Six Czechoslovak human rights activists were convicted of "subversion of the state" tonight by a Prague court, which sentenced five of them to prison terms ranging up to five years.
The trial, which ended two days earlier than expected, was immediately denounced by the U.S. Helsinki Watch Committee as "further proof of the pattern of human rights abuses" in Eastern Europe.
"We call on the governments and citizens of all signatories of the 35-nation Helsinki conference on European security and cooperation to join with us in our efforts to obtain the release of those imprisoned Czecvhoslovak activists," the committee said in a statement.
The State Department had earlier called in the Czechoslovak ambassador in Washington to protest "in strongest possible terms" against the trial.
The official Czechoslovak news agency Ceteka said playwright Vaclav Havel, 43, was sentenced to 4 1/2 years and economist Peter Uhl, 38, was given five years at the end of two-day proceedings that ended Czechoslovakia's biggest show trial since 1972.
The sentences were first disclosed by dissident sources and later confirmed by the official agency. Lesser sentences were given to the four other defendants.
The sources said Vaclav Benda, 33, a former spokesman for the Charter 77 human rights movement, was sentenced to four years; former television commentator Jiri Dienstbier, 42, and Otta Bednarova, 54, a journalist were given three-year sentences and Dana Nemcova, a Roman Catholic dissident and mother of seven children, was given a two-year sentence that was suspended.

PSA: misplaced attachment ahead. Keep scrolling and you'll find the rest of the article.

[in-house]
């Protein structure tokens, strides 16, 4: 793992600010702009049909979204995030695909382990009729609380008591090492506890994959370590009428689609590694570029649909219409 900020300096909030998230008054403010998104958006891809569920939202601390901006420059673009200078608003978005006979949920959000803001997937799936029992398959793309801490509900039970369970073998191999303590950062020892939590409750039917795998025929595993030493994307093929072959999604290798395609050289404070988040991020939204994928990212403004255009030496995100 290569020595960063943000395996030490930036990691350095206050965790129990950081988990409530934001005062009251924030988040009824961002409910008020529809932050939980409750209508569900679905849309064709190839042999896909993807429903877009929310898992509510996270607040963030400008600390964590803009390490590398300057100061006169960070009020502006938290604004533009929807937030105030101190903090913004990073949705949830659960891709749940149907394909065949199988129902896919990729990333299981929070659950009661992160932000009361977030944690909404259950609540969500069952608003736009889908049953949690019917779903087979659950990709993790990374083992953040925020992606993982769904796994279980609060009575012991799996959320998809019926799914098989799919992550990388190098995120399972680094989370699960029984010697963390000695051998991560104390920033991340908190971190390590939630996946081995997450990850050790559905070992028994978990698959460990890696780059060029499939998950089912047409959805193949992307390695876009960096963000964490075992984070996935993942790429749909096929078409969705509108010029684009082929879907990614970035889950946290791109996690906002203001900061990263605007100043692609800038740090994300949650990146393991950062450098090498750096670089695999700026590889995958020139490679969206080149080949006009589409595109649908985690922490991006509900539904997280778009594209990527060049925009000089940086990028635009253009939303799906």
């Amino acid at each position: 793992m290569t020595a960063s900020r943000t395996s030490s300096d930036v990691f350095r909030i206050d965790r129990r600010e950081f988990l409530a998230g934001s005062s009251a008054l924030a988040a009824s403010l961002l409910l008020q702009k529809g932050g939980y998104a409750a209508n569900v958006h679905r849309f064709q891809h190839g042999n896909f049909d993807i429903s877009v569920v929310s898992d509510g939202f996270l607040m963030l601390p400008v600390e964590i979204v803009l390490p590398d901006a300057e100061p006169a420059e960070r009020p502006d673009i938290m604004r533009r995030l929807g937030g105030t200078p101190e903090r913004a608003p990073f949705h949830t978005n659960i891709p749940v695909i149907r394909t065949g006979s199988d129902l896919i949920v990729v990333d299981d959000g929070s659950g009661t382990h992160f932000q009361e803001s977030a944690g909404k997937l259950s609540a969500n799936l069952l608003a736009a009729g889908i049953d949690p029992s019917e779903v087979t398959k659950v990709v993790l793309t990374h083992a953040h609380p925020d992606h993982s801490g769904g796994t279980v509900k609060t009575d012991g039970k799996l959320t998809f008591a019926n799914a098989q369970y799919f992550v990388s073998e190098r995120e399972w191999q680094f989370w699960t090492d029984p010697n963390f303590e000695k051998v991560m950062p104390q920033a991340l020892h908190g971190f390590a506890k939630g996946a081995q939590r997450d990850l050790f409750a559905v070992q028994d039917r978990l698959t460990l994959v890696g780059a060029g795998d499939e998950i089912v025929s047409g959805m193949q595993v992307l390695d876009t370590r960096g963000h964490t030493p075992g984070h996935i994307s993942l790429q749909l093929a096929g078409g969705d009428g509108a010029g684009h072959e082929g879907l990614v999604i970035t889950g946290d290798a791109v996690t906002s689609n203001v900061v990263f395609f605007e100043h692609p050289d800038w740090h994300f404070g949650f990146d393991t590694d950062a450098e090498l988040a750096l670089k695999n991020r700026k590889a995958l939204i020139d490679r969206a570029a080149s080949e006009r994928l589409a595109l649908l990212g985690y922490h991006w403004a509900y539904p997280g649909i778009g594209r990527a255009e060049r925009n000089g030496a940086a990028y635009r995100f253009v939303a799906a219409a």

All of the sentences were disclosed at the conclusion of the second day of proceedings, which began at 8 a.m. and continued until after 9 p.m.
An estimated 50 policemen took up positions around the courthouse before the verdicts were delivered and reporters saw other police in patrol cars parked on darkended side streets.
Authorities had barred journalists and supporters of the activists from attending the trial.
Government prosecutors had asked for maximum penalties of 6 1/2-to-10 years for Havel, Uhl and Benda, according to the sources.
Medium-range sentences of up to 6 1/2 years were said to have been sought for Bednarova and Dienstbier and a suspended sentence for Nemcova.
The defendants are alleged to be founders of what the government claims was an illegal group formed to aid dissidents and help foreigners make hostile propaganda against the state.
They are among 10 people arrested May 29 in raids on the so-called Committee for the Defense of the Unjustly Prosecuted. The other four are still in jail awaiting a trial date.
All but a few members of the defendants' families were barred from the heavily guarded courtroom building on a downtown Prague intersection.
Uniformed police occupied nearby street corners where supporters of the dissidents had gathered in small numbers the day before. They, family members and Western newsmen were placed under what appeared to be intentionally obvious plainclothes police surveillance.
The trial continued to draw stinging criticism today from abroad.
Italian President Sandro Pertini joined a growing list of foreign critics of the trial, saying it "shocks the Italian people."
Among other Western political protests against the trial was one from the French Communist Party.
And European Parliament President Simone Veil said in Strasbourg, France, that she would ask Common Market foreign ministers to intercede for the defendants.
A motion protesting the trial was introduced at the Strasbourg assembly by exile Czech dissident Jiri Pelikan, now an Italian delegate to the Parliament.
Accusations in the Prague trial charge Pelikan is one of the dissidents abroad whose activities are directed by the U.S. Central Intelligence Agency and that his efforts were aided by material from the defendants.
Government officials in Prague claimed today they could provide no information on the trial. Reporters inquiring at the court building were told information was available at the Foreign Ministry, but officials there said none was available.
Sources said judges refused defense protests over the hurried proceedings. Similar protests were lodged unsuccessfully yesterday when the opening day proceedings dragged out over a dozen hours with an hour out for lunch.